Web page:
The Department of State is aware of the various court orders regarding the reservation of DV-2020 and DV-2021 diversity visas, which are briefly summarized below. We will publish public guidance on this website regarding the Department’s plan for complying with these orders as it becomes available.
On August 17, 2021, the U.S. District Court for the District of Columbia in Gomez v. Biden ordered the Department to “process DV-2020 applications in random order until all 9,905 diversity visas have been granted.” However as of September 30, 2021, the Court had not issued a final order establishing a time frame for processing.
On September 27, 2021, the U.S. District Court for the District of Columbia in Rai v. Biden ordered the Department of State to “reserve 966 diversity visa numbers of applicants awaiting adjudication at the twenty-seven embassies and posts previously subject to Proclamations 9984 and 10143 and Defendants’ regional No-Visa Policy.”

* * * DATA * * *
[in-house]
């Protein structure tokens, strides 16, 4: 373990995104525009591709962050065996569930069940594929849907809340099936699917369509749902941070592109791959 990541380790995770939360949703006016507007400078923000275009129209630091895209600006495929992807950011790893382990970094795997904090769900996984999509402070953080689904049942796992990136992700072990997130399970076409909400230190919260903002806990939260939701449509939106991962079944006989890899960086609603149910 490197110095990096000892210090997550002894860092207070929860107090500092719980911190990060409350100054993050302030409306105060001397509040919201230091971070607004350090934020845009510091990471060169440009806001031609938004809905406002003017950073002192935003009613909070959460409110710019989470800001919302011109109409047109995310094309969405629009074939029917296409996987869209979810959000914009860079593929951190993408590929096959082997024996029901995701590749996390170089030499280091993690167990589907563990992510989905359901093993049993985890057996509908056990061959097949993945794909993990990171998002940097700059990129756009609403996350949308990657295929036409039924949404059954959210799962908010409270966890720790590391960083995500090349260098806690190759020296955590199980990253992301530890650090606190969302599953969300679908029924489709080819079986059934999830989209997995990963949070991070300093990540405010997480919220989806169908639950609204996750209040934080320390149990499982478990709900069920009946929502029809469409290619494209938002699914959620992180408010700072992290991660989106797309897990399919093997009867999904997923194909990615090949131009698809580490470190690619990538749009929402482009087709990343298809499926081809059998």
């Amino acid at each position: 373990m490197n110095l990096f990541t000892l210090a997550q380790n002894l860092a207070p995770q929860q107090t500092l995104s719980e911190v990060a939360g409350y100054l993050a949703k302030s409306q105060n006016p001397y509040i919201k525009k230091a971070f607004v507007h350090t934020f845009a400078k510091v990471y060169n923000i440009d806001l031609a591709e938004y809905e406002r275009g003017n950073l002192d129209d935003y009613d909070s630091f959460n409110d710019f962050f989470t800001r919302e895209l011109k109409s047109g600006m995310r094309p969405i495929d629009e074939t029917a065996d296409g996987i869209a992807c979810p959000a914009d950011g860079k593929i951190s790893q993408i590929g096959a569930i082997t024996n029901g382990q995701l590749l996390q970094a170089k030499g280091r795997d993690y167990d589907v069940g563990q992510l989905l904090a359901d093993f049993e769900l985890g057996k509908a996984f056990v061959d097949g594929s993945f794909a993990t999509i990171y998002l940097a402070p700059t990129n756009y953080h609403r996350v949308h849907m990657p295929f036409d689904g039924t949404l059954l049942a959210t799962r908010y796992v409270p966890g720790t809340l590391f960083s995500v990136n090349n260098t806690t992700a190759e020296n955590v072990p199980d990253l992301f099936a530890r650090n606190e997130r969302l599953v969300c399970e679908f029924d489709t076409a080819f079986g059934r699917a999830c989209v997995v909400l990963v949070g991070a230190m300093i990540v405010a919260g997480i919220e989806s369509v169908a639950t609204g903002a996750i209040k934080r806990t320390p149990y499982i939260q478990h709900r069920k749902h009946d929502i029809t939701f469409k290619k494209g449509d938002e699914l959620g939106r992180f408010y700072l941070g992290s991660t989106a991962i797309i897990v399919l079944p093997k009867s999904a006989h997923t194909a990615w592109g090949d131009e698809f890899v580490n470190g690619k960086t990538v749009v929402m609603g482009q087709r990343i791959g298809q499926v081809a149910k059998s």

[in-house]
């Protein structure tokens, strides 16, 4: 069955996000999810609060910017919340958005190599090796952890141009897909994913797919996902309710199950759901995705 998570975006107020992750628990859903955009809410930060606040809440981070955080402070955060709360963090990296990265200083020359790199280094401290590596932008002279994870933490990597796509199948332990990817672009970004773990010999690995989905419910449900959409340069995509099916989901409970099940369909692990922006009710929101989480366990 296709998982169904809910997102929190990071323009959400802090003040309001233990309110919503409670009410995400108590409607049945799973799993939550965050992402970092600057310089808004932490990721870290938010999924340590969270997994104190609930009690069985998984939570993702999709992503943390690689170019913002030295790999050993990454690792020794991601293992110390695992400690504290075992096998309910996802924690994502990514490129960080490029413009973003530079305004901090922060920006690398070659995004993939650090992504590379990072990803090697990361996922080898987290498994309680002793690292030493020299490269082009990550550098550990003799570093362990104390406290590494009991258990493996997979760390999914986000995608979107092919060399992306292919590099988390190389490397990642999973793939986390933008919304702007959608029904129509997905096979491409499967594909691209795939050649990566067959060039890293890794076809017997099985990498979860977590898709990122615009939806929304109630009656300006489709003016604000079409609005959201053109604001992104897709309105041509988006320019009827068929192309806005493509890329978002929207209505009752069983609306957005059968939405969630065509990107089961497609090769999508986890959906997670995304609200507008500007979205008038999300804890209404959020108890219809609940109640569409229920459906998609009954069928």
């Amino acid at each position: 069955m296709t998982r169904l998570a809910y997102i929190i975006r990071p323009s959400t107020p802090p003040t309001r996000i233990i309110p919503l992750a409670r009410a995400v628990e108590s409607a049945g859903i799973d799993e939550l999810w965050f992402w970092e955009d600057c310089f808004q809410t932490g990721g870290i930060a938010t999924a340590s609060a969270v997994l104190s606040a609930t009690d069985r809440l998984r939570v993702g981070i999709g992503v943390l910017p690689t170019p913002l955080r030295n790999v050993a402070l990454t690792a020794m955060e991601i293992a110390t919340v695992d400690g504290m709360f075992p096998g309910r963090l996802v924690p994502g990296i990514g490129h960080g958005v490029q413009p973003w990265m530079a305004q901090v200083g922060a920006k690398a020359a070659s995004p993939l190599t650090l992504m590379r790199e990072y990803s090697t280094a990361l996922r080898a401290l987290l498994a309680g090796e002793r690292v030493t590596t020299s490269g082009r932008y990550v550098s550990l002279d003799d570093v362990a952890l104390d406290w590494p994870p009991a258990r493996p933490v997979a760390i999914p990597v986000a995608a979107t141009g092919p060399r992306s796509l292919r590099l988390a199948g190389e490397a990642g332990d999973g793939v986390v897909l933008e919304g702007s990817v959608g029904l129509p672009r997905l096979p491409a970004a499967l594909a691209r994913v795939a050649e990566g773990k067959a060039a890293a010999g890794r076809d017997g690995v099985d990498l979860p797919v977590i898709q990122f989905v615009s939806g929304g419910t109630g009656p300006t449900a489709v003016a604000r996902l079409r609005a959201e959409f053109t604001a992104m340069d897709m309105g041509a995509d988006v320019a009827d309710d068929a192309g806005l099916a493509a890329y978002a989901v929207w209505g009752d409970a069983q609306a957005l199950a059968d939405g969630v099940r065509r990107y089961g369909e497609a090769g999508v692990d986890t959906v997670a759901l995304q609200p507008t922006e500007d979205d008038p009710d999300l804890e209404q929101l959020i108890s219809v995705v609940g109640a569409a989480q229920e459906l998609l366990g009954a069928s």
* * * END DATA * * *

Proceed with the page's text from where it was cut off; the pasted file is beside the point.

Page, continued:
On September 30, 2021, the U.S. District Court for the District of Columbia in the Goodluck v. Biden-related matters ordered the Department of State to “reserve 6,914 diversity visas for adjudication pending final judgment in the Goodluck-related matters.”
On September 30, 2021, the U.S. District Court for the District of Columbia in the Goh v. Biden ordered the Department of State to “to make 481 diversity visas available for adjudication” and to “adjudicate those diversity visas by the close of Fiscal Year 2022.”
In the GOH decision, the Court writes:
“The court (once again) appreciates the efforts of State Department officials and employees who have processed diversity visas to comply with the court’s injunction, but those efforts “do not obviate the need for additional relief.” Id. Unless additional relief is granted, the shortfall of visas issued for Fiscal Year 2021 from the historic average will be dramatic. Some of that shortfall is no doubt due to the difficulties caused by the COVID-19 pandemic, but the pandemic is not the primary culprit. That would be the State Department’s complete cessation of adjudicating diversity visa applications for five months and its unlawful deprioritizing of those applications when adjudications resumed.”
Below are the related court orders: